If you have been asked to review a paper for Agricultural Economics, you will receive an encoded link giving you secure, password-protected access to our Editorial Express web site, where you can accept or decline the request, retrieve the manuscript, communicate with the editors and eventually upload your advice to the editors and your report for the authors. This system is designed to facilitate confidential communication with us, so you can focus on evaluating the quality and value of the manuscript at hand.
Peer reviews are a fundamental feature of scientific research. Your service as a referee provides both quality control for the journal, and vital feedback to authors. Our Australian colleague David Pannell has written two marvelous papers on the refereeing process. We suggest starting with his guide to reviewers and then also reading his analysis of the process from the author’s point of view.
What follows are a few points that may be specific to our journal.
If you are asked to referee a paper for Agricultural Economics, you will receive an email with the manuscript and an encoded link to our manuscript management web site. That link will allow you to register your acceptance or refusal of the request, and allow you to alter the suggested due date. Once the review is complete, you can use another link from that email to transmit your report, or upload it directly. The report should be in two parts: a note to the editors with a specific recommendation regarding publication, and a review to the authors providing feedback on the paper without assessing its suitability for publication. Both the note and the review can be entered as either plain text or as a PDF file. If you fail to respond to the initial request or to deliver the report on time, you will receive automated reminders from the manuscript-management system; in addition, you are welcome to communicate directly with the editors, although such correspondence is not as secure as using the web site.
Agricultural Economics uses a double blind review process, by which reviewers are not informed of the authors’ identity and vice versa. It is clear, however, that referees can sometimes guess the identity of the authors, and that authors can sometimes guess the identity of the referees. This does not necessarily compromise the integrity of the review. Our concern is not anonymity as such, but fairness and objectivity. Potential biases can arise even with anonymity, due to the paper’s topic, methods or conclusions. If a neutral observer would have reason to doubt that your review can be impartial and objective, you should either decline to undertake the review, or disclose the basis for concern and explain why you are nonetheless able to deliver an unbiased review.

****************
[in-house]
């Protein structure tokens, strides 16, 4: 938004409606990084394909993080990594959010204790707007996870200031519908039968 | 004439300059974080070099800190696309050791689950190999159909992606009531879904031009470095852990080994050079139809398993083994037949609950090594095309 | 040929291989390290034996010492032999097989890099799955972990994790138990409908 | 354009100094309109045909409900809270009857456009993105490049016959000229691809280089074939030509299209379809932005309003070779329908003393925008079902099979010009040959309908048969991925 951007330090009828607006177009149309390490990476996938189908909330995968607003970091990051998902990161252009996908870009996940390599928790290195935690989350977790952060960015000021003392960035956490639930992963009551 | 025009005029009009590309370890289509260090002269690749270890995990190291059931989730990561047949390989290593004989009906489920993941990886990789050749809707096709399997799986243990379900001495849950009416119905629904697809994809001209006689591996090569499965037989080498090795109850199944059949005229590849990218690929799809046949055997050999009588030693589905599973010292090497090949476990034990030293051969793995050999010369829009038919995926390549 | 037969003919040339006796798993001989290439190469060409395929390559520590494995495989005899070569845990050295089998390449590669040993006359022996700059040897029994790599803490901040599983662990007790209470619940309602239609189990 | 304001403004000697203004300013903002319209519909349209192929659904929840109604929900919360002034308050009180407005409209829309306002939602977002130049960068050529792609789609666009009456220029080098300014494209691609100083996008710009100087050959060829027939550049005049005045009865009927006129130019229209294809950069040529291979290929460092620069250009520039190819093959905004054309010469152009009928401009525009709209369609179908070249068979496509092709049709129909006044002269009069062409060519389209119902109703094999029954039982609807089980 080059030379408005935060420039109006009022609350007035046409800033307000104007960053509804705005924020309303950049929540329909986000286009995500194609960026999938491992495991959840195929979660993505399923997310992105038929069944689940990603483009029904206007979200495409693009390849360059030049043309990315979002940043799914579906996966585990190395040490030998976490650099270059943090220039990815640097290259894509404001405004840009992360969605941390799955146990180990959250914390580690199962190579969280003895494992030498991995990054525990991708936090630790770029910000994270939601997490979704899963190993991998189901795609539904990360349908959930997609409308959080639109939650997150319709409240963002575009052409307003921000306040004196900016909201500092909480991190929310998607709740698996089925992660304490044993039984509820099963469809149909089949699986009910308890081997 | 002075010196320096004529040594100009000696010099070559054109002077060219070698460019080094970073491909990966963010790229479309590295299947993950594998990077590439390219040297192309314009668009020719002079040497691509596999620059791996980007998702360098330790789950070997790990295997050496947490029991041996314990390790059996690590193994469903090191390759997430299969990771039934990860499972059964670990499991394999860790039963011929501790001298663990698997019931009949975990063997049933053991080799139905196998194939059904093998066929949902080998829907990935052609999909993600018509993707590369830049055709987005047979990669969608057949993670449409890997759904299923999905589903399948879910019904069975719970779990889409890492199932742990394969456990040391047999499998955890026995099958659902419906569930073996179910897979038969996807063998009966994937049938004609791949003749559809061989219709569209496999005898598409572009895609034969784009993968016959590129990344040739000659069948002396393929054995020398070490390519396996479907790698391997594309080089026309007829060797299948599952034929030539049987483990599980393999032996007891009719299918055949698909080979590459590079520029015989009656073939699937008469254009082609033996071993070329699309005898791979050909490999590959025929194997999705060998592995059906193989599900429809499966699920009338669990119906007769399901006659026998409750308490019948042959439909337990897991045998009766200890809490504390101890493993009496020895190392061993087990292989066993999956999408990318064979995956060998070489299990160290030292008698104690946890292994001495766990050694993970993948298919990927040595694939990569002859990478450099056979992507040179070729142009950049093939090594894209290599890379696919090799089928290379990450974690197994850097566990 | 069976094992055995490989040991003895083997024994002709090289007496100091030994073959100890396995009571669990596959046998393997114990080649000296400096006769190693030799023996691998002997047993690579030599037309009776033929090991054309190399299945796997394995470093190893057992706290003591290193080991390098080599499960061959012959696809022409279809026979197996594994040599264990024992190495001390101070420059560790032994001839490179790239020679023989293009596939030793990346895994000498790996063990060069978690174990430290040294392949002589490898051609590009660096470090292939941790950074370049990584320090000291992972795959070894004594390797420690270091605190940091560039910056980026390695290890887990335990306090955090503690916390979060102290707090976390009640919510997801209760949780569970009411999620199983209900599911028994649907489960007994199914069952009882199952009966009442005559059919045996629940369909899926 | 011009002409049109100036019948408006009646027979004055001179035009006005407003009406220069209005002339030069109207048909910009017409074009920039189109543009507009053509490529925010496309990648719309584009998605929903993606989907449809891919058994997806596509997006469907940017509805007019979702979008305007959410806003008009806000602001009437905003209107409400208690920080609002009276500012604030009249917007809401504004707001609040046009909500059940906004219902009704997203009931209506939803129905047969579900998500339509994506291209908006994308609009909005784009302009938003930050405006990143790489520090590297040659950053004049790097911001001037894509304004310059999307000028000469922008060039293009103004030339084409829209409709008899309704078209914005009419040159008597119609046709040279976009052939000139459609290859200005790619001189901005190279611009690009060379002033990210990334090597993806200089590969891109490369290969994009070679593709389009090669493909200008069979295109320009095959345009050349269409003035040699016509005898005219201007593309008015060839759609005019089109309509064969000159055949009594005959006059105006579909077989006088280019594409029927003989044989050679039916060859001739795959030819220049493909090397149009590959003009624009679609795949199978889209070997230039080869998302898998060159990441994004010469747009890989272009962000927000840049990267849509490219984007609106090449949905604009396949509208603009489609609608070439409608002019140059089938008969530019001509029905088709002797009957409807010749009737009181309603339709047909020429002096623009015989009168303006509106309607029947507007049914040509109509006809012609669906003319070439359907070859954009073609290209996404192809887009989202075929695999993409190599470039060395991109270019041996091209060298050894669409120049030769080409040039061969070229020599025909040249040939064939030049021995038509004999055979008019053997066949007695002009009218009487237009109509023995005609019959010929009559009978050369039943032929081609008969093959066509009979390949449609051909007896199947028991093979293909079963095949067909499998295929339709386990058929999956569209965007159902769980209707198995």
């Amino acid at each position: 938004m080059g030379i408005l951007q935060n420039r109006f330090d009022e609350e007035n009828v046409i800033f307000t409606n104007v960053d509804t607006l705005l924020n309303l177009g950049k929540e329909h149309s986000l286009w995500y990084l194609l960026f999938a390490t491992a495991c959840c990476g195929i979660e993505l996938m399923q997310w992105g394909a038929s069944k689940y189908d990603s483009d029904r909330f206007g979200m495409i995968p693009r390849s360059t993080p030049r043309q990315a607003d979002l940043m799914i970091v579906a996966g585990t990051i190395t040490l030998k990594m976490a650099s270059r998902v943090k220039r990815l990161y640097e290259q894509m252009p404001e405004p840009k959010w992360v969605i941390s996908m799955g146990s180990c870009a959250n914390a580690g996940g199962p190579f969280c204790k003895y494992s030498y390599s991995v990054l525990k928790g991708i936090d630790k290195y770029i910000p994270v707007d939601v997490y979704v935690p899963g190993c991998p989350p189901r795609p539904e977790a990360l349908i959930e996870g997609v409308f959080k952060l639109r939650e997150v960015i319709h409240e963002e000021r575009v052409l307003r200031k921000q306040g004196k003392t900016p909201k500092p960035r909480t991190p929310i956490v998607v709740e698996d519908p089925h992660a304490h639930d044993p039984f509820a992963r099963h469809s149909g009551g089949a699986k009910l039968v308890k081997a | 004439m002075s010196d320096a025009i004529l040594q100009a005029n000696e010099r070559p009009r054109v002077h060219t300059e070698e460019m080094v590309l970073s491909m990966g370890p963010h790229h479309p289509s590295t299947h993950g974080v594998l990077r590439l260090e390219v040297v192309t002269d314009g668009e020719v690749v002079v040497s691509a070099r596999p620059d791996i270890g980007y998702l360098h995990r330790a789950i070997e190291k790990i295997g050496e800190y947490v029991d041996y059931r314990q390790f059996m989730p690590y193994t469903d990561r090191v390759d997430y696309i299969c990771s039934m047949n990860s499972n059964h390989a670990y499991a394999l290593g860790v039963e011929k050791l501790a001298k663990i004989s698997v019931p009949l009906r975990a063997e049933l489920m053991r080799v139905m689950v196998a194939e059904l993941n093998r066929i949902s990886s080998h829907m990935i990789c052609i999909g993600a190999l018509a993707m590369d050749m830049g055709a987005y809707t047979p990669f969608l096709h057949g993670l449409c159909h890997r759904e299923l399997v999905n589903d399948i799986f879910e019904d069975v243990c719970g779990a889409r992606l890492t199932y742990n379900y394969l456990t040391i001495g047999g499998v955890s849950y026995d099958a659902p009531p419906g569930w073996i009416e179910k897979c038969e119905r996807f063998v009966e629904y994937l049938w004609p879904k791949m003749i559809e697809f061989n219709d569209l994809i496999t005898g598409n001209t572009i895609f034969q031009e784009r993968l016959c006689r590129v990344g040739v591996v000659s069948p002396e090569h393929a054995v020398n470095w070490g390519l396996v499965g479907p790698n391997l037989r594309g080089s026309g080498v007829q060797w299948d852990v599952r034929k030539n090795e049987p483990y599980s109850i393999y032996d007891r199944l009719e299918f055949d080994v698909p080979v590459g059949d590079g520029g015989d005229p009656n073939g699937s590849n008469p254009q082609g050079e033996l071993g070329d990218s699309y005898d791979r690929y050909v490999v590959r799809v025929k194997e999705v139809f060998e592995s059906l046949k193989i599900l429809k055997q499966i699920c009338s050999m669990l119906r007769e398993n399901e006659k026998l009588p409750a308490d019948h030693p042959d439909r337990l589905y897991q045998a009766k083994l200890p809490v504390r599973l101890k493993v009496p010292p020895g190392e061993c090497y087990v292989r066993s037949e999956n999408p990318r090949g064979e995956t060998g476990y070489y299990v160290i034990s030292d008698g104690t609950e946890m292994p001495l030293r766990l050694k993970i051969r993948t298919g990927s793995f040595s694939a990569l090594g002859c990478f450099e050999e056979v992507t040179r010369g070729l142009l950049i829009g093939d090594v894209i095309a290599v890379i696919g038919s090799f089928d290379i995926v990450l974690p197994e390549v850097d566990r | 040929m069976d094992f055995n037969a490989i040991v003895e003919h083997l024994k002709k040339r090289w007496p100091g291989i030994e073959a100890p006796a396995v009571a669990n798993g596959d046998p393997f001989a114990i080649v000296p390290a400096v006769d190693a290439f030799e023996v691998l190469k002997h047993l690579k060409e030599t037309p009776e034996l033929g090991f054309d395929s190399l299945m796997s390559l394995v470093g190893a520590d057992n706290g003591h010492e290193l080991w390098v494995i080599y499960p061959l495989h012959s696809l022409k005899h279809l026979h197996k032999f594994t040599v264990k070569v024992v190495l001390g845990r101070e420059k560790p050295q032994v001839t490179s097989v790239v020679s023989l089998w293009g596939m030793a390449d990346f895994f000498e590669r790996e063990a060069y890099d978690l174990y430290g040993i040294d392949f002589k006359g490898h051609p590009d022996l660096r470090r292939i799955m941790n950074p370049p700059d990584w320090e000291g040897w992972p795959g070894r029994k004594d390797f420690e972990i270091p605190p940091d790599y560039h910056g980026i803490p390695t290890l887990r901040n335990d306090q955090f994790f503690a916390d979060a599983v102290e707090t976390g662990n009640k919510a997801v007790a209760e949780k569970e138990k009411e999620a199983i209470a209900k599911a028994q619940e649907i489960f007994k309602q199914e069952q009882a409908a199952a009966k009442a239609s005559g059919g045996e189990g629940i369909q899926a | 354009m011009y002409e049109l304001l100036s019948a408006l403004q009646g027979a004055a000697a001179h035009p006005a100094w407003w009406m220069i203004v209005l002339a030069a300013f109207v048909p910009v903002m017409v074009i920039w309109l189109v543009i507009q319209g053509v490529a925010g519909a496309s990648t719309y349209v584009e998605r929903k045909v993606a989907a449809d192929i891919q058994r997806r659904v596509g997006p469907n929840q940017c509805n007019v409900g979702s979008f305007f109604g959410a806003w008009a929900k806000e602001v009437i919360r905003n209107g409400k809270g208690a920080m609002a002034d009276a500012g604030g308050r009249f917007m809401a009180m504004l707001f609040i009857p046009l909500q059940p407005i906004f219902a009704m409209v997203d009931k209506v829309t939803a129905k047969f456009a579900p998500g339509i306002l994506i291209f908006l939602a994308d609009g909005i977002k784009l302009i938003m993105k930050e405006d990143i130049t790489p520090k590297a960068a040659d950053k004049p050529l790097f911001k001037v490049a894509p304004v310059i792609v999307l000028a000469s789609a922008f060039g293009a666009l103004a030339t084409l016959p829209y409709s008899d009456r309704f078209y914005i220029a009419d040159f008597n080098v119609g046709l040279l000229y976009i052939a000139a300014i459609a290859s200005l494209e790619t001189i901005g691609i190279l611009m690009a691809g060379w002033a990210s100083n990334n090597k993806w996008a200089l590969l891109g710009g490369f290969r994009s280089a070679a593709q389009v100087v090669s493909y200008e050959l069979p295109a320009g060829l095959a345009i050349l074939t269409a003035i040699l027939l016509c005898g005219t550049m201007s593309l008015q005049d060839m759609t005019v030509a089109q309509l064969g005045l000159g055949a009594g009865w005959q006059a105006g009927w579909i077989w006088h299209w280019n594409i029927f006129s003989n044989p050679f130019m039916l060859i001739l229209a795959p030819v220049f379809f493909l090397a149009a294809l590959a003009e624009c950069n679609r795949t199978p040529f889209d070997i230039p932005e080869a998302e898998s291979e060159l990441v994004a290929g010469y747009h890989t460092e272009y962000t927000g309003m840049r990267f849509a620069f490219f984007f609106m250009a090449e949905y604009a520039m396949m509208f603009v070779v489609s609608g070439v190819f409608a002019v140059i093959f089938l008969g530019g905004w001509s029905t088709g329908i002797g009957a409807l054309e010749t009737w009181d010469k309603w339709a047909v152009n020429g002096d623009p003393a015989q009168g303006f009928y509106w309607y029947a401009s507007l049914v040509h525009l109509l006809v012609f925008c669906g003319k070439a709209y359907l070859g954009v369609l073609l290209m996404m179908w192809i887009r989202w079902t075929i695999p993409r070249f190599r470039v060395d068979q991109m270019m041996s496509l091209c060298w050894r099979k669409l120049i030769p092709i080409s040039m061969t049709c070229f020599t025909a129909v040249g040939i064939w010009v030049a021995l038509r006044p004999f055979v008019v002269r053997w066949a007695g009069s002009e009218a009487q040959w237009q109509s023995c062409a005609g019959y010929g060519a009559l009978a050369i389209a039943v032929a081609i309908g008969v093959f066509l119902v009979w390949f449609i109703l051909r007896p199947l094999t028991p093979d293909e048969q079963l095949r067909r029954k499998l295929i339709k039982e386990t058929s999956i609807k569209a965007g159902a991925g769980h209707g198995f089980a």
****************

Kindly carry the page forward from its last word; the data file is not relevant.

Your Recommendation on Publication
The first purpose of refereeing is simply to inform the editors as to the paper’s suitability for publication in our journal. This is conveyed in two steps: a summary recommendation, and then a note to the editors. The summary recommendation is chosen from a drop-down menu when you upload the review, from the following options:
- Accept with Revisions
- Strong Revise and Resubmit
- Revise and Resubmit
- Weak Revise and Resubmit
- Definitely Reject
You can also choose ”No Recommendation”. Note that “accept” or “accept with revisions” imply that further changes, if any, would not be sent back to you for review. The three “revise and resubmit” recommendations imply that you are willing to review the changes, and have offered some suggestions for the kind or revisions you believe would lead to a publishable paper. A “strong” R&R recommendation implies that these revisions are minor and the authors should be strongly encouraged to do them. A “weak” R&R recommendation implies that major revisions would be needed, and might not be worthwhile. Please use the “definitely reject” category to signal an inherent flaw that you believe cannot possibly be overcome.
Your Note to the Editors
Many factors might influence your opinion of the manuscript’s value. Your note to the editors should summarize the most important reasons that led to your recommendation, including any information that you wish to convey to the editors but not the authors. There is no need to summarize or repeat the review itself, but a sentence or two justifying your recommendation can be helpful. Later you will receive a copy of the editors’ own decision letter to the authors. If your judgment as conveyed in this note to the editors is persuasive, they may simply repeat your views as their own.
Your Review for the Authors